The general trend we find in extremism, whether in the example of Islam or white nationalism, is the inability to be fully radical. This means that they always fall short in their analysis of the problem, and thus, their inability to see the real source of the problem provides the framework for the wrong solution. The Islamic extremist falls short in seeing that their condition is not a result of Americans per say, but of America’s foreign policy; the same one that uses and manipulates Americans to go fight wars in which they either die or return drastically damaged physically, mentally, or both for the sake of the enrichment of the already ridiculously wealthy. The white extremists fall short in realizing that the polarization of wealth and loss of jobs over the last 50 years in the US is not a result of immigrants, blacks, or people of color; rather it is the result of capitalism, specifically in its neoliberal form, which has shipped manufacturing jobs overseas to profit of cheap labor while systematically dismantling the power workers had through their unions and collective bargaining efforts. In both cases what we find is the inability to see the real source of the problem. This is a mistake which leads to the barbarity of the positions taken. These are essentially positions which end up attacking fellow exploited people while letting the common exploiter off the hook. It is a position of weakness because it deviates the blame from the powerful to the powerless. It prefers the easier and mystical opponent, rather than the real and potent one.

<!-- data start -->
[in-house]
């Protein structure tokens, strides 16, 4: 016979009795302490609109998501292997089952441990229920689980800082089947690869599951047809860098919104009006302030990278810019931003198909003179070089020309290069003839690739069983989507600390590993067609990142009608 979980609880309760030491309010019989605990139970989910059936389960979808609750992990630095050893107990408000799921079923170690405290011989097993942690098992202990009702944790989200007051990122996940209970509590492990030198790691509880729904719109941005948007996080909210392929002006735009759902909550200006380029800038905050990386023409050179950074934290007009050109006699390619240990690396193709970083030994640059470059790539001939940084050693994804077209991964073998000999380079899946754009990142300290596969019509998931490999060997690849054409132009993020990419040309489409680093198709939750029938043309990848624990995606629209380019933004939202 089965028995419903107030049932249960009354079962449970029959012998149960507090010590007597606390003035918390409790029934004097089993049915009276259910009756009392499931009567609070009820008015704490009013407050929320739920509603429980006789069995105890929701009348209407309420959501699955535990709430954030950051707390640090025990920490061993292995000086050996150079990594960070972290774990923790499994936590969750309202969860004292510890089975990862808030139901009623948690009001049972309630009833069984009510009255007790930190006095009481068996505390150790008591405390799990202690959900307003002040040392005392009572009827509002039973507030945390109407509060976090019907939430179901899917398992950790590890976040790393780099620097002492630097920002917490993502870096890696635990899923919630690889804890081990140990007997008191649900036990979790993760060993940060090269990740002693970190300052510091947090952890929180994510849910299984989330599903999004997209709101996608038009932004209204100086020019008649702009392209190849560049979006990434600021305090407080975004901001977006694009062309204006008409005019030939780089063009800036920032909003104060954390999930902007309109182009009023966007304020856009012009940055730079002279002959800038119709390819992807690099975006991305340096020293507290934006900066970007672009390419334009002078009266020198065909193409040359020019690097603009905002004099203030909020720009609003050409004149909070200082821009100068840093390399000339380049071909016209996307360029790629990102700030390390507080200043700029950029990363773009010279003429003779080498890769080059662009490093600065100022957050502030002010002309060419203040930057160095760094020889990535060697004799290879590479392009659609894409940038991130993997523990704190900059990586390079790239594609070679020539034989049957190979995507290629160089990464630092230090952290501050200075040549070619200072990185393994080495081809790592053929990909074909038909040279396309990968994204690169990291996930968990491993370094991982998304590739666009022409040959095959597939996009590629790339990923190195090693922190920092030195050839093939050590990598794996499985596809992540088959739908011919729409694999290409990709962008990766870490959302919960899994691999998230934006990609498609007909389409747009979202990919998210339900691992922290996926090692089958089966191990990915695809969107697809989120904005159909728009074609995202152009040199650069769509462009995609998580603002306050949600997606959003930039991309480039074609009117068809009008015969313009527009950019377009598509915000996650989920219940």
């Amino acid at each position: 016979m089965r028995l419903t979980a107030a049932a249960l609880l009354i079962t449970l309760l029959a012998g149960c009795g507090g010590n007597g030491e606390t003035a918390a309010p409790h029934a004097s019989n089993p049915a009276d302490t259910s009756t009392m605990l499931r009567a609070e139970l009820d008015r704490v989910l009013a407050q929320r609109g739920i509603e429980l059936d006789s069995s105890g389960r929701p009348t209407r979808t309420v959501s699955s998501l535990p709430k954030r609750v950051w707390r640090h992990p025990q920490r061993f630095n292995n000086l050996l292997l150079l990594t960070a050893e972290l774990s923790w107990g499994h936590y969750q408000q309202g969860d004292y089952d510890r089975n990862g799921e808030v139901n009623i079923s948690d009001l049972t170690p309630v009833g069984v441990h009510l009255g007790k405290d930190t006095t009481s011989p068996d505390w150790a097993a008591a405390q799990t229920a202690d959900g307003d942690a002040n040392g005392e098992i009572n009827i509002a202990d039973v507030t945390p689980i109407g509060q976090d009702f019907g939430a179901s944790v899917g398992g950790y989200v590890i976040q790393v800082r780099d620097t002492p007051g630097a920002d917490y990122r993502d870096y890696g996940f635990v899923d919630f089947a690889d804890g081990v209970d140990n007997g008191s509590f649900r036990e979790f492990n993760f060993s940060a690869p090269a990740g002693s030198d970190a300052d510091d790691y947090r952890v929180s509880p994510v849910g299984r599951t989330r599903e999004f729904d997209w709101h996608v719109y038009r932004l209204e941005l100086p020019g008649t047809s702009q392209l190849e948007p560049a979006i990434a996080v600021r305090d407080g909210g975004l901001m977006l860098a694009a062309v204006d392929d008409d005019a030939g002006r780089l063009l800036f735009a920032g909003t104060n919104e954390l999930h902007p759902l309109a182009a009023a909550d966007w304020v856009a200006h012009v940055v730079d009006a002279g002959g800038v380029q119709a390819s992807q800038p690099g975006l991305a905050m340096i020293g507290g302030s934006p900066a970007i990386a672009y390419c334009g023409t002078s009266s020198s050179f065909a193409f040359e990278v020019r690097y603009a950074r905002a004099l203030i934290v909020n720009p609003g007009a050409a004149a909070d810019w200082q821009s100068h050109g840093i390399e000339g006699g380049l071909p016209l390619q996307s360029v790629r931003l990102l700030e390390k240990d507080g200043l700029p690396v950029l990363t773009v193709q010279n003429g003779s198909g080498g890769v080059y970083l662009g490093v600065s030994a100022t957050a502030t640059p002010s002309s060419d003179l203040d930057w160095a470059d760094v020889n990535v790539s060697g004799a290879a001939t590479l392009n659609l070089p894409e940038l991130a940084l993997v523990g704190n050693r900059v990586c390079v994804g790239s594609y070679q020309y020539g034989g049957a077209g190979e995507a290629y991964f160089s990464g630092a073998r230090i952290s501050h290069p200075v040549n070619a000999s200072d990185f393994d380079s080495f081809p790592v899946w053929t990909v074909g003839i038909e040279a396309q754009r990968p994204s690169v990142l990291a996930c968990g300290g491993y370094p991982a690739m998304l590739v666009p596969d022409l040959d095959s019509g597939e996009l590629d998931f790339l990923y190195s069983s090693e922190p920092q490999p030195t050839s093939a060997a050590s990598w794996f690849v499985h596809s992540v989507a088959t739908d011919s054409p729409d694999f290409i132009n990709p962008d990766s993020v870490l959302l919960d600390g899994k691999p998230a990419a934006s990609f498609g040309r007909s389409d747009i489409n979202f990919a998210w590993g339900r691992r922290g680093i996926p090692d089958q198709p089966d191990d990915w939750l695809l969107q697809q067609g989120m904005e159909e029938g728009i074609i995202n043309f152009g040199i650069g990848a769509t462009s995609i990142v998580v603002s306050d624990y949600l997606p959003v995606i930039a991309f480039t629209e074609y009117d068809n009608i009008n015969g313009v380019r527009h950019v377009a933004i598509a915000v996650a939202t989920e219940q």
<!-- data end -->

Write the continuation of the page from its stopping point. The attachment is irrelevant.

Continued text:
Radicalism, on the contrary, is measured by its ability to see the real source of the problem. This means that radicalism is not a fixed position. It is not a position in which the same stance is deemed radical in all places at all times. For example, the bourgeois writers of the 17th and 18th century were pretty radical for their time. The John Locke-s and Rousseau-s, although representing different currents of liberalism, both were radicals because they were able to get at the root of their times, and propose alternatives based on a substantial differentiation of their epoch. Locke introduces the right to revolution which is central to the American experiment, and Rousseau the rights of humanity which are central to the French revolution of 1789. Today, both of their positions are either mainstream of have already been surpassed. No one would claim that Locke’s views on property hold their radicalness today. Although one might say that Rousseau’s writings or Locke’s right to revolution still might be radical. The point is that radicalism is based on historical context; sometimes the roots of that historical context remain essentially the same, and thus the radical approach of 300 years ago remains radical. But with the changing of the roots comes the loss of the radicalness of the previous radicalism. Although, given that new roots are not born in a vacuum, but are a result of a specific historical context, it could very well be that an attack to the old roots might still partially reach the new roots, given the new roots retain elements of the past roots.